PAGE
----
• Lack of time

  • Lack of knowledge, training and confidence

  • Lack of a systematic approach across sites, wards or staff

  • Staff beliefs that: cessation is someone else’s role; interventions are less effective than they actually are, or require more time than is necessary or available; smoking is merely a ‘habit’ not requiring treatment

  • Perceived patient resistance, despite research suggesting the contrary.

Clearly, there is ample room for improvement in service provision, yet in the face of stringent service cutbacks [16], it may be that creative thinking is required to implement low-cost, scalable solutions to ensure that smokers receive such vital advice.

Students are the healthcare professionals of the future, and are potentially an untapped, cost-effective resource for providing brief intervention for health promotion, including smoking cessation. To date, literature has suggested that graduates do not feel prepared for the ‘real-life’ demands of clinical practice, including smoking cessation [17], and more intensive behaviour change teaching during residency has also been described as a potential solution [18]. Few studies have assessed students’ ability to deliver behaviour change skills [19]. One recent randomised study showed that students who interacted directly with patients had the highest objective structured clinical examination (OSCE) scores for smoking cessation skills, with role-playing next, but both conditions were significantly higher than scores for students who attended a lecture or underwent web-based training [20]. Results from a cluster randomised trial from 10 medical schools investigating the effect of a complex, web-based, role-playing and clerkship modelling tobacco education (intervention) with traditional tobacco education (control) were recently published [21]. Students in the intervention schools were not significantly more likely to get higher OSCE scores for tobacco care than in control schools, even if they did score higher on some important components of cessation care, such as suggesting behavioural strategies and using quitlines [21]. One potential reason for this negative outcome could be the lack of interaction with actual patients [20], and the lack of opportunity to use, and try out, one’s learning in real situations, as is deemed theoretically important [22].

In sum, medical students are potentially an untapped resource who could deliver cessation counselling, and it is possible that the attitudes of future doctors towards provision of vital smoking cessation advice could be positively influenced by specialist cessation training and interaction with smokers. However, it is unknown whether students could be effective interventionists. We explored these issues in a mixed-methods feasibility randomised trial.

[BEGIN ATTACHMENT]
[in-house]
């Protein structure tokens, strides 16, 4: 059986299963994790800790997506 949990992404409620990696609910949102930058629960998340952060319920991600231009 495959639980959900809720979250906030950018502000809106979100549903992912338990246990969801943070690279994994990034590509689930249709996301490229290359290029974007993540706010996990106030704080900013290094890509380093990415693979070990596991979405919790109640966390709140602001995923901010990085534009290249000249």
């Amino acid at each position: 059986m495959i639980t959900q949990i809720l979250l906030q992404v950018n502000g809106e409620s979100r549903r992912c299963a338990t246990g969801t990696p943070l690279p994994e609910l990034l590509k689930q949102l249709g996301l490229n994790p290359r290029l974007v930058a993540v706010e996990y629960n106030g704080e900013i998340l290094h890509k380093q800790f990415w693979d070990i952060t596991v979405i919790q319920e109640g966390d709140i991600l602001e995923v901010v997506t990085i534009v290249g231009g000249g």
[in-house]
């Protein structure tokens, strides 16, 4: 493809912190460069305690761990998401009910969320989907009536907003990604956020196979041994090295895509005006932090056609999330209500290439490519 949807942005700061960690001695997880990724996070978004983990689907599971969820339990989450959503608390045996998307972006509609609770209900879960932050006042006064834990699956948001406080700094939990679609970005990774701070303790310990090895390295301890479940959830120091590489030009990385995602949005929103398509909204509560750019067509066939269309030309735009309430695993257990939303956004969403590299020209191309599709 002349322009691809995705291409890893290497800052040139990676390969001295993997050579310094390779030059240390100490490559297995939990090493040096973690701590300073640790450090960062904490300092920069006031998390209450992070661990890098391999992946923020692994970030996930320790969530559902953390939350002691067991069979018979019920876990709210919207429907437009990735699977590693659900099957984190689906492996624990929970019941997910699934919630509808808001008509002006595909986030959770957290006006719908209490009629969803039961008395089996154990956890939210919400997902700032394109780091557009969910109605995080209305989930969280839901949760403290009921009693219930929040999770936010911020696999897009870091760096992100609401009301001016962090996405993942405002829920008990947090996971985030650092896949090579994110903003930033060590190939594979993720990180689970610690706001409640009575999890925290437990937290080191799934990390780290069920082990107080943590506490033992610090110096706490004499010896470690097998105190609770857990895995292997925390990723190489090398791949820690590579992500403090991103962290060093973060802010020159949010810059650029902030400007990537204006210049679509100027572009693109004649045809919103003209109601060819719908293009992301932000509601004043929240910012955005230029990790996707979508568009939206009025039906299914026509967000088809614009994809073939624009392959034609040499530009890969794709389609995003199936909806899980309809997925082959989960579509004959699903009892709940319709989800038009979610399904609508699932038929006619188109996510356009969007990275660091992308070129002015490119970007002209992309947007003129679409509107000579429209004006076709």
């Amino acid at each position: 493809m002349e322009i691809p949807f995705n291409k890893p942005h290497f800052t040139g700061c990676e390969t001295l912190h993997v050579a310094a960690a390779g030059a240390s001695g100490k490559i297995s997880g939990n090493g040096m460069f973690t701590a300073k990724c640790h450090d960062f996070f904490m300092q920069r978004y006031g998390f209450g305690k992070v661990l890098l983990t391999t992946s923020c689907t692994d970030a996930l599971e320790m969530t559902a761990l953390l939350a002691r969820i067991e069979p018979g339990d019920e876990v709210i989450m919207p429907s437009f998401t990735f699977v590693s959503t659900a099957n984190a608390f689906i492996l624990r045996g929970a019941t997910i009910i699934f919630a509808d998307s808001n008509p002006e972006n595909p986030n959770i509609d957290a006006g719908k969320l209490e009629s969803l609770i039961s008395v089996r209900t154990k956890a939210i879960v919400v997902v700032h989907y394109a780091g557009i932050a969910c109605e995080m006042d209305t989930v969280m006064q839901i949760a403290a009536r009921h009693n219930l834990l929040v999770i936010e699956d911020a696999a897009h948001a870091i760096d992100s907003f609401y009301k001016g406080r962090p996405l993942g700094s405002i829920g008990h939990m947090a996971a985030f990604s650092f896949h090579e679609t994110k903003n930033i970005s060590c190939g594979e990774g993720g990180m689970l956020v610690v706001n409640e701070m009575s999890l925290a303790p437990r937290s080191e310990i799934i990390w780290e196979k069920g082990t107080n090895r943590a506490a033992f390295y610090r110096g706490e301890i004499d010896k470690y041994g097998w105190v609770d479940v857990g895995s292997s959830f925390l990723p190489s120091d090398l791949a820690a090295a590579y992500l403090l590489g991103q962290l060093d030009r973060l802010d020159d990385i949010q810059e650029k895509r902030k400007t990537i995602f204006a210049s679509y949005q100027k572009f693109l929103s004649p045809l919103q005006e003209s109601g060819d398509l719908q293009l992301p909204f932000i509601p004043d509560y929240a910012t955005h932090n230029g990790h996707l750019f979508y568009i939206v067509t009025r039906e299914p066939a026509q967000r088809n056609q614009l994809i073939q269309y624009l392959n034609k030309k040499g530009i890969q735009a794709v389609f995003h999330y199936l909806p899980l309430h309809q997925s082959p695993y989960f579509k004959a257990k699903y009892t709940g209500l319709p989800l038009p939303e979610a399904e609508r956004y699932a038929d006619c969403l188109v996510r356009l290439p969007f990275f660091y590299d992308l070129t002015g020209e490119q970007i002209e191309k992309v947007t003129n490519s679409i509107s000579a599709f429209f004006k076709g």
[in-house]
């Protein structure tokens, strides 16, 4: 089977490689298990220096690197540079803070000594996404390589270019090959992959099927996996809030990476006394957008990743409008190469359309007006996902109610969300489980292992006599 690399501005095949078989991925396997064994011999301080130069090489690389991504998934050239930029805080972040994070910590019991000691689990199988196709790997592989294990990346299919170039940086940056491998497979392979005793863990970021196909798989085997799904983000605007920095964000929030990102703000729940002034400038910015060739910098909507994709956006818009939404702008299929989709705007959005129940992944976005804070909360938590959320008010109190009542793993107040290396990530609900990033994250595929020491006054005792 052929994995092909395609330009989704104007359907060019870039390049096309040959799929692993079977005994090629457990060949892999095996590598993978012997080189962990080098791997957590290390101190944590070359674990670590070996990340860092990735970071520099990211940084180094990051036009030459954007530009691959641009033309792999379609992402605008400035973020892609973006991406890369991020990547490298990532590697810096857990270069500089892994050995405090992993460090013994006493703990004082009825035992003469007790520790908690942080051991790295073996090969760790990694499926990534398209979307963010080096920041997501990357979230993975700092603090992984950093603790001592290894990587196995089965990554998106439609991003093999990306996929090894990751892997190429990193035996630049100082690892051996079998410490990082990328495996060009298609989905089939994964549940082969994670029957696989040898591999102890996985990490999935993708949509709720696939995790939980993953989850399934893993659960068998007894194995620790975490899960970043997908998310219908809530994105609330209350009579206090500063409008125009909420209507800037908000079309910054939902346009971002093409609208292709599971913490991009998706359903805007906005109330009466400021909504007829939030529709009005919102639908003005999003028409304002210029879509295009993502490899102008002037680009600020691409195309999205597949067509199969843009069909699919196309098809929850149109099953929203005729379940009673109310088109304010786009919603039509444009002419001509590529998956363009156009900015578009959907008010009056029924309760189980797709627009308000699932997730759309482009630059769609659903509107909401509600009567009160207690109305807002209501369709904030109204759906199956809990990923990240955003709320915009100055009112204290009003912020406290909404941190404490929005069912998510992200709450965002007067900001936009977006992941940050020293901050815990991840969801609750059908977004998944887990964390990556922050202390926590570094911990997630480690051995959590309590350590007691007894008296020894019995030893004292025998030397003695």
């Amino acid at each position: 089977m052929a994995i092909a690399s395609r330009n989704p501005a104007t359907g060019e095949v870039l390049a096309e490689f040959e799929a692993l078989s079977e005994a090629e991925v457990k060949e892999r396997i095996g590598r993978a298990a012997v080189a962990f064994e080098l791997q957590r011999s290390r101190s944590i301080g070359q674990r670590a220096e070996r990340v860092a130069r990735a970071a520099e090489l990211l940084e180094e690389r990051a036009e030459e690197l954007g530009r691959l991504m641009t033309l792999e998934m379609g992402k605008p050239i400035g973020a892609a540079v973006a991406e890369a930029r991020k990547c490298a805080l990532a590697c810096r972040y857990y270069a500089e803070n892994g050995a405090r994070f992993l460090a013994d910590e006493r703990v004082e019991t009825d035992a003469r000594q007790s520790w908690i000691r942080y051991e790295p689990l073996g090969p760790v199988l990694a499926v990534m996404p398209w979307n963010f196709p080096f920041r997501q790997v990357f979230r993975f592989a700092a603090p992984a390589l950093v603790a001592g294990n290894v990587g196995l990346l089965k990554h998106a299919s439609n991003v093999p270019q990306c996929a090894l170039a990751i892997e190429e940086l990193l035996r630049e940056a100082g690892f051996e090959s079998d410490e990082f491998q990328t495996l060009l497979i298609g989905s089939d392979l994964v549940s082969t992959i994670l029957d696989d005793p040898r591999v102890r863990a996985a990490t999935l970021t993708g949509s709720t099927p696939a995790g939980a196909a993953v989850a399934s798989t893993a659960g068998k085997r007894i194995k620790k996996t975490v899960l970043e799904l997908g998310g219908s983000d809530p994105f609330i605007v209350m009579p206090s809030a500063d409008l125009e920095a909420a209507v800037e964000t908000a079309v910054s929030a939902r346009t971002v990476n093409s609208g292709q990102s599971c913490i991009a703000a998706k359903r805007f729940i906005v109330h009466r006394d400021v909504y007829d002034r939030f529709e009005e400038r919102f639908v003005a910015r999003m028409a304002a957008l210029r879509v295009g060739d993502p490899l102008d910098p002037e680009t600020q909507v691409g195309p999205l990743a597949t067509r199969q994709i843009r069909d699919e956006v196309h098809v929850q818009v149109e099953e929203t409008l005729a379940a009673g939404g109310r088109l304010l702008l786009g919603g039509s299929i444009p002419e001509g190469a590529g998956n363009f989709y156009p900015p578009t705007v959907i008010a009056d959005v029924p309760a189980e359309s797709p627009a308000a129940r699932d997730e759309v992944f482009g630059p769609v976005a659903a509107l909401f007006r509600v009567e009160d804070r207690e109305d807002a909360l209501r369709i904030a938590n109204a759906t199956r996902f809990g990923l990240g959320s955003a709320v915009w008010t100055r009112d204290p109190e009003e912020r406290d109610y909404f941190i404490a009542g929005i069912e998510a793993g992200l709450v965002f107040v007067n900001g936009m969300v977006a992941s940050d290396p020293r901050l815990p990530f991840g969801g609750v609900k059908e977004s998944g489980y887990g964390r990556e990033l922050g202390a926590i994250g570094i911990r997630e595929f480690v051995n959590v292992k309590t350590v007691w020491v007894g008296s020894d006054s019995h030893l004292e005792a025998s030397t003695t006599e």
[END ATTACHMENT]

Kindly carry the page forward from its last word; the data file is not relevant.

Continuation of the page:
Aim and objectives

We conducted a mixed-methods study, utilizing a two-arm, parallel group randomised controlled trial (RCT) and a qualitative process improvement component, to evaluate the feasibility of a medical student-delivered intervention to enhance hospitalised patients’ motivation to quit smoking, their use of pharmacotherapy, and cessation outcomes.

The objectives were to:
  • Determine the potential efficacy of student-delivered smoking cessation counselling on primary and secondary outcomes

  • Obtain student evaluations of the training and intervention implementation


We followed the CONSORT statement for RCT reporting [23] and the TIDieR [24, 25] statement for proper, detailed reporting of complex interventions.


For the feasibility randomised trial, inclusion criteria were all identified inpatient smokers. Exclusion criteria were as follows:
  • Advised by ward manager that patient was too unwell or cognitively impaired, or otherwise unsuitable

  • Death during hospitalisation

  • Receiving palliative care

  • Under 18 years old

  • To be transferred to another hospital

  • Non-English-speaking

  • Inpatient in psychiatric ward

The qualitative evaluation involved assessment of students’ perceptions of the training and delivery of the intervention – all students were invited to participate in focus groups. It was initially planned that all students would deliver the intervention, but too few smokers were recruited for this (see later).

Interventions and procedures

Following the TIDieR checklist [25], the intervention was as follows:

1 brief name

Student-led brief smoking cessation advice.

2 why

The medical students delivered a brief (approximately 15 min) consultation with the patient that is based on principles of social cognitive theory [26] and motivational interviewing [27]. The goals of this consultation were to enhance the patient’s motivation and self-efficacy regarding quitting, educate the patient regarding effective behavioural and pharmacological cessation strategies, and to work with patients to devise strategies to help them refrain from smoking after discharge.

3 what

Materials consisted of a handbook for students provided during the motivational interviewing training, some student prompt sheets which also contained the outcomes of interest, along with videos of motivational interviewing interactions posted to the Royal College of Surgeons in Ireland (RCSI) virtual learning environment. These materials are available from the corresponding author on request. Patients in the intervention group who received a student consult and were receptive to using pharmacotherapy to aid cessation had a yellow-black coloured sticker placed by the student in the medical chart, stating: